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Person Centred Planning

John O’Brien and Herb Lovett refer to Person Centred Planning as “a family of approaches to organising and guiding community change in alliance with people with disabilities and their families and friends.”

Influential people who have been passionate in their efforts around person-centred planning and who have provided necessary leadership over many years, include John O’Brien, Connie Lyle O’Brien, Marsha Forest, Susan Burke Harrison, Herb Lovett, Beth Mount, Jack Pearpoint, Michael Smull, Judith Snow, Helen Sanderson, Pete Ritchie, and Jack Yates to name a few.

The history of Person Centred Planning is not often known or understood. Person Centered Planning has been seen as a fairly ‘new’ way of thinking and planning with people however, its beginnings started in the 1970’s across Canada and the US. A few people had started some specific planning approaches,  which led to increased interest and workshops being designed to teach others. In the 1980’s Governments were starting to become interested and asking how it can be made more widely available.

The term ‘person centred planning’ became common by 1985 and by then there were a number of planning approaches which included Personal Futures Planning, 24 hour planning, Individual Service Design, and Getting to know you. By 1992, the number of planning approaches had increased and now included MAPS, Group Action Planning, Families first planning, New Hats, Essential Lifestyle Planning, PATH, Whole life Planning, Personal Histories to name a few.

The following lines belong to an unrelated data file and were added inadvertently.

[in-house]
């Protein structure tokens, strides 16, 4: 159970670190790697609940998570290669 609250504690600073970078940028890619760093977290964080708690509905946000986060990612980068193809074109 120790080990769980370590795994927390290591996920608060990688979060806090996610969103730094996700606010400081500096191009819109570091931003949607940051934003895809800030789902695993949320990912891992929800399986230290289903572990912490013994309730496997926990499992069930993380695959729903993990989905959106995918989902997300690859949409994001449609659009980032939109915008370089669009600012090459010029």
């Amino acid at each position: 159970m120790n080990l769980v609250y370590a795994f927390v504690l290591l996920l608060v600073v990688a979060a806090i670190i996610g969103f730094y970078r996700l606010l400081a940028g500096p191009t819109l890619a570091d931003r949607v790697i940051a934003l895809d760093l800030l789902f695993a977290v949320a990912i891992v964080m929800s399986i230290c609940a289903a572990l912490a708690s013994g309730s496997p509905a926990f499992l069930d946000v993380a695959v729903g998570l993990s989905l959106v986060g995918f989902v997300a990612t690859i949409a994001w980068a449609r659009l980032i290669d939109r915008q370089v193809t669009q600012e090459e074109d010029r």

Interest in Person Centred Planning has significantly increased in recent years, to where it has shaped policy and practice within  Government and Service Organisations. Person-centred planning is at risk of being adopted as a tool using the words and the jargon, yet compromising on the values, qualities, and components of person-centred approaches. This leads to a reinvention of just another planning approach which makes little change to the life of the person. It can become a system-based ‘document’ which serves the agency and not the person.

Person-centered planning does not ignore disability; it simply shifts the emphasis to a search for capacity in the person, among the  person’s friends and family, in the community, and among service workers. A person’s difficulties are not relevant to the process until how the person wants to live was clear. Then it is necessary to imagine, and take steps to implement, creative answers to this key question, ‘What particular assistance do you need in order to pursue the life that we have envisioned together”John O’Brien, Connie Lyle O’Brien & Beth Mount, 1997.

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